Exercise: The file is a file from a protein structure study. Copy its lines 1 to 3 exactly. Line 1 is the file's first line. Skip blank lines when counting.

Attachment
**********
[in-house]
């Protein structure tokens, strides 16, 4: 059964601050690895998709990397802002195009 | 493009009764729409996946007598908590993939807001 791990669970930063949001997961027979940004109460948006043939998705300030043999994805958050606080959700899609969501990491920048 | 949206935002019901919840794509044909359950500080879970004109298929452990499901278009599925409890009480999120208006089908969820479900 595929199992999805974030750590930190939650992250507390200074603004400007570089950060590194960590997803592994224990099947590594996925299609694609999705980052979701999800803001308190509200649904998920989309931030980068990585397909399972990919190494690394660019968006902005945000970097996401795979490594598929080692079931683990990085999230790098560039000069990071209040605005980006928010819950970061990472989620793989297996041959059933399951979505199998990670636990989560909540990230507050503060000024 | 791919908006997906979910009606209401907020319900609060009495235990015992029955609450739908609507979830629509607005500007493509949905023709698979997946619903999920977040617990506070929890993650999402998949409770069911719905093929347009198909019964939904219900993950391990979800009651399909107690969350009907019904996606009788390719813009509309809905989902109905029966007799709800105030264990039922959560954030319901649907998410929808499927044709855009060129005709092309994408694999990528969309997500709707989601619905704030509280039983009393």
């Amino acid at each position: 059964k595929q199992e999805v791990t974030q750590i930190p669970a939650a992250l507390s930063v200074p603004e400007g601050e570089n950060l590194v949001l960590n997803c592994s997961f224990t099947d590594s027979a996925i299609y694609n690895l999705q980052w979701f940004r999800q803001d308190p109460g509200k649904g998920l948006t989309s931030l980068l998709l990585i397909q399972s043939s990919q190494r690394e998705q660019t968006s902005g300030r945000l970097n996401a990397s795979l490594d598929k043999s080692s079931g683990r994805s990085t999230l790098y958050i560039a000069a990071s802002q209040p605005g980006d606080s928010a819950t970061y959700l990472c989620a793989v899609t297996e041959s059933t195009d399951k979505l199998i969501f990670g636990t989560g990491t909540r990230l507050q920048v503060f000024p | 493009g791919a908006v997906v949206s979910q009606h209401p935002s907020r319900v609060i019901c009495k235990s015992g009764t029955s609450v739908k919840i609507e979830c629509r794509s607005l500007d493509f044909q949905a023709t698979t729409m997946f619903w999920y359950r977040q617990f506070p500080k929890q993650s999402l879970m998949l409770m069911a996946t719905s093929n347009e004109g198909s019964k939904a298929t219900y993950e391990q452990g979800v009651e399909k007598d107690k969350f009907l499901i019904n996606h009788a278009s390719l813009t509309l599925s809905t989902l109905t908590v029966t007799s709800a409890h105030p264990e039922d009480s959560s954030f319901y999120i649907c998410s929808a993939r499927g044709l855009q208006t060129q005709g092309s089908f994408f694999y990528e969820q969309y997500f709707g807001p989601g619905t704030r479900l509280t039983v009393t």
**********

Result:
[in-house]
């Protein structure tokens, strides 16, 4: 059964601050690895998709990397802002195009 | 493009009764729409996946007598908590993939807001 791990669970930063949001997961027979940004109460948006043939998705300030043999994805958050606080959700899609969501990491920048 | 949206935002019901919840794509044909359950500080879970004109298929452990499901278009599925409890009480999120208006089908969820479900 595929199992999805974030750590930190939650992250507390200074603004400007570089950060590194960590997803592994224990099947590594996925299609694609999705980052979701999800803001308190509200649904998920989309931030980068990585397909399972990919190494690394660019968006902005945000970097996401795979490594598929080692079931683990990085999230790098560039000069990071209040605005980006928010819950970061990472989620793989297996041959059933399951979505199998990670636990989560909540990230507050503060000024 | 791919908006997906979910009606209401907020319900609060009495235990015992029955609450739908609507979830629509607005500007493509949905023709698979997946619903999920977040617990506070929890993650999402998949409770069911719905093929347009198909019964939904219900993950391990979800009651399909107690969350009907019904996606009788390719813009509309809905989902109905029966007799709800105030264990039922959560954030319901649907998410929808499927044709855009060129005709092309994408694999990528969309997500709707989601619905704030509280039983009393």
């Amino acid at each position: 059964k595929q199992e999805v791990t974030q750590i930190p669970a939650a992250l507390s930063v200074p603004e400007g601050e570089n950060l590194v949001l960590n997803c592994s997961f224990t099947d590594s027979a996925i299609y694609n690895l999705q980052w979701f940004r999800q803001d308190p109460g509200k649904g998920l948006t989309s931030l980068l998709l990585i397909q399972s043939s990919q190494r690394e998705q660019t968006s902005g300030r945000l970097n996401a990397s795979l490594d598929k043999s080692s079931g683990r994805s990085t999230l790098y958050i560039a000069a990071s802002q209040p605005g980006d606080s928010a819950t970061y959700l990472c989620a793989v899609t297996e041959s059933t195009d399951k979505l199998i969501f990670g636990t989560g990491t909540r990230l507050q920048v503060f000024p | 493009g791919a908006v997906v949206s979910q009606h209401p935002s907020r319900v609060i019901c009495k235990s015992g009764t029955s609450v739908k919840i609507e979830c629509r794509s607005l500007d493509f044909q949905a023709t698979t729409m997946f619903w999920y359950r977040q617990f506070p500080k929890q993650s999402l879970m998949l409770m069911a996946t719905s093929n347009e004109g198909s019964k939904a298929t219900y993950e391990q452990g979800v009651e399909k007598d107690k969350f009907l499901i019904n996606h009788a278009s390719l813009t509309l599925s809905t989902l109905t908590v029966t007799s709800a409890h105030p264990e039922d009480s959560s954030f319901y999120i649907c998410s929808a993939r499927g044709l855009q208006t060129q005709g092309s089908f994408f694999y990528e969820q969309y997500f709707g807001p989601g619905t704030r479900l509280t039983v009393t």